it still says Send Mail.
But they're going to press a button thinking
that they're sending a mail.
In fact, they've just deleted that mail.
So that's not a great outcome.
And so for that, we're here to help you go
through that manual auditing using the tool.
And that's why I want to talk about Inspection.
So let me give you some highlights of Inspection
and show you how that helps you
through the manual auditing process.
So, suppose we have a button here
that has eight dots in there.
In the Inspection tab on the top section there's the Quick Look.
And on the left side we have the place where we describe,
or give you a summary of how this element's being described.
So in this case the eight-dot button, we'll just say 8.
And to the right there's the Navigation button
that allows you to easily navigate
to the neighboring UI elements from this element,
from this button here.
Then below we have the basic section
that contains properties that's used to describe this element.
So for example, we have Label, which corresponds
to Accessibility Label.
And returns the value 8.
And we have Trait.
In this case, it's a button, so it returns Button.
And as this button is interactable,
you'll look into the Action section and see
that there's Activate Action for this.
And so you could simply click on the Perform button to verify
that this action works.
So that's a highlight of Inspection.
Let me go ahead and give you a demo of that.
So we're back here on our app.
And now we're going to go into the Inspection tab.
So remember earlier I mentioned there's this Inspection Pointer.
Right now it's enabled, which means when I take my mouse
over the items in the simulator, the tool will start inspecting
that element under the cursor.
And you can see that green highlight.
So on the simulator in desktop, if you simply do a single click
on that item, it will turn off the Inspection Pointer,
which then allows you to now move your mouse
around without affecting what is being inspected.
So right now we're inspecting the addition.
And you see a description for that.
Now, I could click on the Go To Next Element button.
And you'll see the highlight goes down to these buttons here.
Click again and we go to the next one.
And also you get a description.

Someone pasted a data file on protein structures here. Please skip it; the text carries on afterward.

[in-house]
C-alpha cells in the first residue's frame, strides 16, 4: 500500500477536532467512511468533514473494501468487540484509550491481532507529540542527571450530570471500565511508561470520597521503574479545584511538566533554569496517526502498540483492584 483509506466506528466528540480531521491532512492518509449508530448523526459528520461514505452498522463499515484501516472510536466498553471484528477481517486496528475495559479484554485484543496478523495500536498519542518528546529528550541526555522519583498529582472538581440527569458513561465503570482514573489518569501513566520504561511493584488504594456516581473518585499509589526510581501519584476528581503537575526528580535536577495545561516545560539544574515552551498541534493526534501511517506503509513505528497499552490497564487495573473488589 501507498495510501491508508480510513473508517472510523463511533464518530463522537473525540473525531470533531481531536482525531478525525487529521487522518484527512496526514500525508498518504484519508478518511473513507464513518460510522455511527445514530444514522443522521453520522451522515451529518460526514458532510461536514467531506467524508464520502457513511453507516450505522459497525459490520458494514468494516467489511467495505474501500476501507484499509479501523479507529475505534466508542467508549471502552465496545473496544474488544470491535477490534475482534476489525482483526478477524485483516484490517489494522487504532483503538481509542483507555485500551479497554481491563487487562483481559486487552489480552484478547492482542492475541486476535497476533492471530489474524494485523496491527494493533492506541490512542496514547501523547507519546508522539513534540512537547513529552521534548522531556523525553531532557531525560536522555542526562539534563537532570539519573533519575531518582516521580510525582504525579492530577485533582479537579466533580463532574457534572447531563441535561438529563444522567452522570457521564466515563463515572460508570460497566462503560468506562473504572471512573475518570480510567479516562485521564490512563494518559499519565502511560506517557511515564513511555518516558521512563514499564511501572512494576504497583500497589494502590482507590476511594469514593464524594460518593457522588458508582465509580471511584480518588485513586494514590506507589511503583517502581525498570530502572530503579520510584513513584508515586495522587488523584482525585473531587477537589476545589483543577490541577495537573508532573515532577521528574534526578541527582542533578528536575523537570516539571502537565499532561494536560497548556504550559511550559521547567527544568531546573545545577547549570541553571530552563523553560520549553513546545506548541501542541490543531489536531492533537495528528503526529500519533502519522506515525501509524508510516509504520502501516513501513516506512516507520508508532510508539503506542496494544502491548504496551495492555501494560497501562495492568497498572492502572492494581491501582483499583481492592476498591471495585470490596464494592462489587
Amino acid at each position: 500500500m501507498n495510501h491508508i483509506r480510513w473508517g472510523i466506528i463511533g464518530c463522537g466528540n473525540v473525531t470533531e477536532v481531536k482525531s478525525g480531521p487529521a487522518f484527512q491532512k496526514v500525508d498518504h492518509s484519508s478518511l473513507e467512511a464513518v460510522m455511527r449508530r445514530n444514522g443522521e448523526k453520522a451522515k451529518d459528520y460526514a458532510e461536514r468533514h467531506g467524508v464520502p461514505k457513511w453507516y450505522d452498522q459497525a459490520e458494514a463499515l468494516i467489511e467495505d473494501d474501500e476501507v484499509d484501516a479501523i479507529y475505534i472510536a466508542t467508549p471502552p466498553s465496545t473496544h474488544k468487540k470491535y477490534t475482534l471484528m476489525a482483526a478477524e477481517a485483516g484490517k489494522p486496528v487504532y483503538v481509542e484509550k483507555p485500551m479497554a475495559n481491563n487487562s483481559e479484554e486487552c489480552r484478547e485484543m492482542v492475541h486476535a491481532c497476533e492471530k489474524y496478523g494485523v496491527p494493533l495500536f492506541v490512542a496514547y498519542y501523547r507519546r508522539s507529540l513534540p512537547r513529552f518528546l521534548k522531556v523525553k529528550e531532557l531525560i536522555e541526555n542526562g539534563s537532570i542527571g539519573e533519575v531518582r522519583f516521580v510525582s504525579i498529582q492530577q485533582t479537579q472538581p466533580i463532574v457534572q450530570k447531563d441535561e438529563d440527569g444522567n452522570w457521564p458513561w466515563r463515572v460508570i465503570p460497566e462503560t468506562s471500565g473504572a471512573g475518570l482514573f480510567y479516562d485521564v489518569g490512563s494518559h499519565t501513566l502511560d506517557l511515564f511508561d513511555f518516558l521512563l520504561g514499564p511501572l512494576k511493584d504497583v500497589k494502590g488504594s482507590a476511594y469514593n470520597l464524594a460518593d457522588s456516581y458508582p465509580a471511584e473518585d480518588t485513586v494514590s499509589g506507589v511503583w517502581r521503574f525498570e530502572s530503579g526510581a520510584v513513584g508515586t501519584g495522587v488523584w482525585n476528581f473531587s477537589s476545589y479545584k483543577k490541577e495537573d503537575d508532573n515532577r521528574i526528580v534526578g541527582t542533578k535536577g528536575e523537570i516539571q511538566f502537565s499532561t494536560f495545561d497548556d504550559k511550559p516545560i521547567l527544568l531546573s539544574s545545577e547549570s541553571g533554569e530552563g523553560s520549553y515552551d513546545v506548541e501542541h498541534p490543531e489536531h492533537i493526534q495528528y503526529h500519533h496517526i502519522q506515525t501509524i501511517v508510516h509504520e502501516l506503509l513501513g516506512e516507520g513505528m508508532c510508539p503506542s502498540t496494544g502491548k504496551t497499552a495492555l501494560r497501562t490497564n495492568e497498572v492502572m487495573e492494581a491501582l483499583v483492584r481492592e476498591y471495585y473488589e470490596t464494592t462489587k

This is the four-dot.
Note that we completely bypass something important:
So simply doing this navigation you could kind
of find issues along the way.
In this case we might have a problem with this equation.
Let's keep going.
So, we're on the eight dots, nine dots.
And down to this Help button here.
Except the description doesn't look so great, does it?
IMG 0151. Hmm.
Doesn't sound right.
So, again, that may be another potential area
where you need to fix it up.
So, if you could simply use this Quick Look section,
navigate through all the UIs in your app and verify
that all the description sounds good,
then you're on the right track.
And of course, if you have any UI that is interactable,
like these buttons, you will simply go
to the Action Section and, in this case I'm going to click
on the Perform button to activate that button
to verify the action works.
So what I've just shown you is how you could use the Inspection
to help you along with your manual auditing of your app.
Now the Inspection is also great to help you do some debugging
and analysis of the accessibility state of your app.
An example of that is understanding how the
accessibility hierarchy works, which becomes quite important,
especially on an OS X app
where the corresponding view hierarchy tend
to be more complex.
So to show you how this feature works, let me go ahead
and launch the OS X version of the same app.
So I have here the OS X version of the same app.
And let's do something a little bit more complex,
And so then when you play, 3 times 6 --
Sorry, try again.
-- that, how about this?
-- 6. 18.
Okay, so you play the same game.
And you know, this app works.
We have the same version app running on iOS and OS X.
So the first thing you want to do is tell the tool
that you're inspecting this new app.
So, we're going to go and select my MacBook Pro
because we're inspecting the desktop itself right now.
And in this case we could also select
which app we want to inspect.
So I'm going to pick the Math Learner.
And again, we could run Audit and see what issues we find.
And it found a bunch of issues.
I want to bring your attention to these four issues here.
It says: "Potentially inaccessible element."
So the way these answer choices were implemented,
they were simply custom NSview.
That's drawing those text via CA text layers.
Now, by default, CA layers have no accessibility support.
Which means if you create them,
clients like VoiceOver is not going to be able to see them.
And so the tool is telling you that right now,
that these are not accessible.
So to understand how to fix this up,
it helps to know how the accessibility hierarchy works.
So let's go to the Inspection.
And again, I'm going to turn on Inspection Pointer.
And so if I bring my mouse over and, again,
it's going to inspect whatever's under my mouse.
What I'm interested
in to inspect right now is the entire window.